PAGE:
Survey: 1 in 3 Retirement Plans Audited

Investment volatility, costs and compliance ranked as top plan risks

By Stephen Miller, CEBS Jul 11, 2016


Nearly one-third of workplace retirement plans in the U.S. were audited by the federal government over the past two years.

A Willis Towers Watson survey of more than 300 U.S. employers, conducted in February and March 2016, also found that retirement plan sponsors rank investment volatility, benefits costs and regulatory compliance as the top risks their plans face.

The consultancy's Retirement Plan Governance Survey found that over the past two years:

  • 31 percent of respondents had their retirement plans audited by the Internal Revenue Service or Department of Labor.
  • Roughly half of employers with at least 25,000 employees faced an audit.
  • Few employers (2 percent) faced class-action lawsuits brought by plan participants alleging fiduciary breaches over excessive fees or a plunge in value for company shares offered as an investment option (so-called stock drop lawsuits).

Participant-paid plan and investment fund fees perceived as excessive are driving more class-action litigation against employers. These lawsuits typically allege that participants' retirement savings were compromised because employers, as plan fiduciaries, failed to act in participants' best interests and breached their duties under the Employee Retirement Income Security Act (ERISA) by allowing high fees, bad fund choices and conflicts of interest. (See the SHRM Online article "401(k) Plan Sponsors Are Focused on Fees.")

"The fact that 1 in 3 retirement plans have been audited should send a wake-up call to many plan sponsors," said David Speier, a senior retirement consultant at Willis Towers Watson in Washington, D.C. "Regulatory compliance is a top concern, and there is room for a fair number of employers to improve the management of this risk. Proactive reviews of plan operations and compliance processes, for example, should be given a much higher priority at organizations that do not have a structure in place to conduct proactive reviews."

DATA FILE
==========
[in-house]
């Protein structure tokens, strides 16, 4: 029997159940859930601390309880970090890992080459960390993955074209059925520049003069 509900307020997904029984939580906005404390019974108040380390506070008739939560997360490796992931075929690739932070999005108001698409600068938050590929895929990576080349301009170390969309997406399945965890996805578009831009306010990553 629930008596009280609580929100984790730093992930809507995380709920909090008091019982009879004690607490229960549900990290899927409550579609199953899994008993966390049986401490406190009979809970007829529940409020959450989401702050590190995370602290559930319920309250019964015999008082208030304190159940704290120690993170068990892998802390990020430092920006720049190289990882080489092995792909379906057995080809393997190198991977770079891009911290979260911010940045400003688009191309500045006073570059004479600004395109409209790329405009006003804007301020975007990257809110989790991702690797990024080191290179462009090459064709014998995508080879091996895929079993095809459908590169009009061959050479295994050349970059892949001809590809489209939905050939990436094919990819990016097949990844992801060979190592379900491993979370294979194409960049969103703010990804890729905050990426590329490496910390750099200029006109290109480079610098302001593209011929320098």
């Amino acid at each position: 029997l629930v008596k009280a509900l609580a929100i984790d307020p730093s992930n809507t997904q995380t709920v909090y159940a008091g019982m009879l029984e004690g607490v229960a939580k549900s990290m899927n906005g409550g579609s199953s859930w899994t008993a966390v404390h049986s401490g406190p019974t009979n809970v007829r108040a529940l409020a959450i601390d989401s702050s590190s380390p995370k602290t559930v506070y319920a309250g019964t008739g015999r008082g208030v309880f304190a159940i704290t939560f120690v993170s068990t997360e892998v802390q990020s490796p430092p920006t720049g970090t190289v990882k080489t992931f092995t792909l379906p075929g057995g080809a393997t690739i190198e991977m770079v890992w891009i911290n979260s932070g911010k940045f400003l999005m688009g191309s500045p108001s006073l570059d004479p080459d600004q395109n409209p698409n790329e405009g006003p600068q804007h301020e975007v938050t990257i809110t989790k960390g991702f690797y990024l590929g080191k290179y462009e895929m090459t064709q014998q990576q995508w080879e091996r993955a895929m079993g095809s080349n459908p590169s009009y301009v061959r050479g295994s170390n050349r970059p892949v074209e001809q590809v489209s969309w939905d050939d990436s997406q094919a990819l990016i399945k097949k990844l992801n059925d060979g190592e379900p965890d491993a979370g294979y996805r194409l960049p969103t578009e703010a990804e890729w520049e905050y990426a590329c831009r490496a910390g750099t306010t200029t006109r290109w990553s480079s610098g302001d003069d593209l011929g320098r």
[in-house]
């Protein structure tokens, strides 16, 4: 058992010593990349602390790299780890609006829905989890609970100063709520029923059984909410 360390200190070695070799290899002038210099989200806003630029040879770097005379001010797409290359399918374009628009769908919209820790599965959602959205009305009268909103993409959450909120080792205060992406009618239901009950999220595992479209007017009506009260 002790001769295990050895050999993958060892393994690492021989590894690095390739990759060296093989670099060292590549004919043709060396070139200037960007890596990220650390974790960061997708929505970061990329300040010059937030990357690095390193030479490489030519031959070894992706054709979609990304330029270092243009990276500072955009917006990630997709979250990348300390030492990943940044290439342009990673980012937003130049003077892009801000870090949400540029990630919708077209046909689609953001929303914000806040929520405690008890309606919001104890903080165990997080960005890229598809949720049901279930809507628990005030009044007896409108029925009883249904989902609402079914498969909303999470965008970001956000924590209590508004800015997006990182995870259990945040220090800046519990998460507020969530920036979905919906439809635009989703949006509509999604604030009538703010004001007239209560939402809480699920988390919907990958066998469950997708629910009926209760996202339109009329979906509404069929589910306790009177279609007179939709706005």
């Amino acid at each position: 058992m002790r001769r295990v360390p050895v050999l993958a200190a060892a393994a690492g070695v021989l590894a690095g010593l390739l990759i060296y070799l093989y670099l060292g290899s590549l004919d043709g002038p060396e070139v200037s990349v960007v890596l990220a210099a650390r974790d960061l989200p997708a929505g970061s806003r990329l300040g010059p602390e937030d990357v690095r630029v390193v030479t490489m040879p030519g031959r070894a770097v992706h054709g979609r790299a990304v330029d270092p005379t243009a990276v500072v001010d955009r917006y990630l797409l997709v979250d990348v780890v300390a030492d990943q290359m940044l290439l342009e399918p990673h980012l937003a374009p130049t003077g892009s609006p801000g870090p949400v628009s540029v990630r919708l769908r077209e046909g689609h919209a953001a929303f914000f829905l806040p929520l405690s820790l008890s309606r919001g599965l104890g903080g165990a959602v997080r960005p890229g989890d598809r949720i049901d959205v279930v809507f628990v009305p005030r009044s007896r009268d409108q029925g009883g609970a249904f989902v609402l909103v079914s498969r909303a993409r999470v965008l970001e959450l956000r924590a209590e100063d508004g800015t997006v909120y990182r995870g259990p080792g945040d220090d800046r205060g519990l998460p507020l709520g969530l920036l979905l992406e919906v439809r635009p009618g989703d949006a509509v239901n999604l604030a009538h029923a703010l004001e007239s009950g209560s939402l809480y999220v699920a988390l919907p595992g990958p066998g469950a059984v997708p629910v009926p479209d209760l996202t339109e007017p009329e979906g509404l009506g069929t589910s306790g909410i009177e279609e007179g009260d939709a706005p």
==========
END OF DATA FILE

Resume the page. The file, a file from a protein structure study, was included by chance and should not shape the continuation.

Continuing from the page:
Tellingly, the survey found that 44 percent of plan sponsors had not conducted an operational compliance review of their defined benefit (DB) pension plans in the past two years, while 42 percent had not conducted a similar review of their 401(k) or other defined contribution (DC) plans. About one-third of respondents indicated that limited budgets and resources prevented them from conducting a review over the past two years. (For more on plan sponsors' fiduciary duties, see the SHRM Online article "Keep Your 401(k) Plan out of Fiduciary Hot Water.")

Among other survey findings:

  • Governance structure. Half of sponsors have separate committees for plan administration and investment governance.
  • Governance committee training. Sponsors understand that training is a critical component of a strong governance framework. More than half of governance committee members receive formal training about their fiduciary responsibilities, either when they join the committee (26 percent) or on a scheduled basis (36 percent).
  • Third-party advisors. Almost 9 in 10 DC plan sponsors engage a third-party advisor to assist with investment options offered to participants.
  • Investment outsourcing. Thirty-nine percent of DB plan sponsors fully or partially outsource at least one aspect of their investment services, and 26 percent of DC plan sponsors do so.
  • Measuring effectiveness. More than half of DC plan sponsors monitor the following elements at least quarterly: investment managers, investment goals and objectives, participant asset allocation, fees and expenses, and participation and contribution rates.

(For more tips on ways to minimize the risk from a plan audit, see the SHRM Online article "Render Retirement Plan Audits Painless.")


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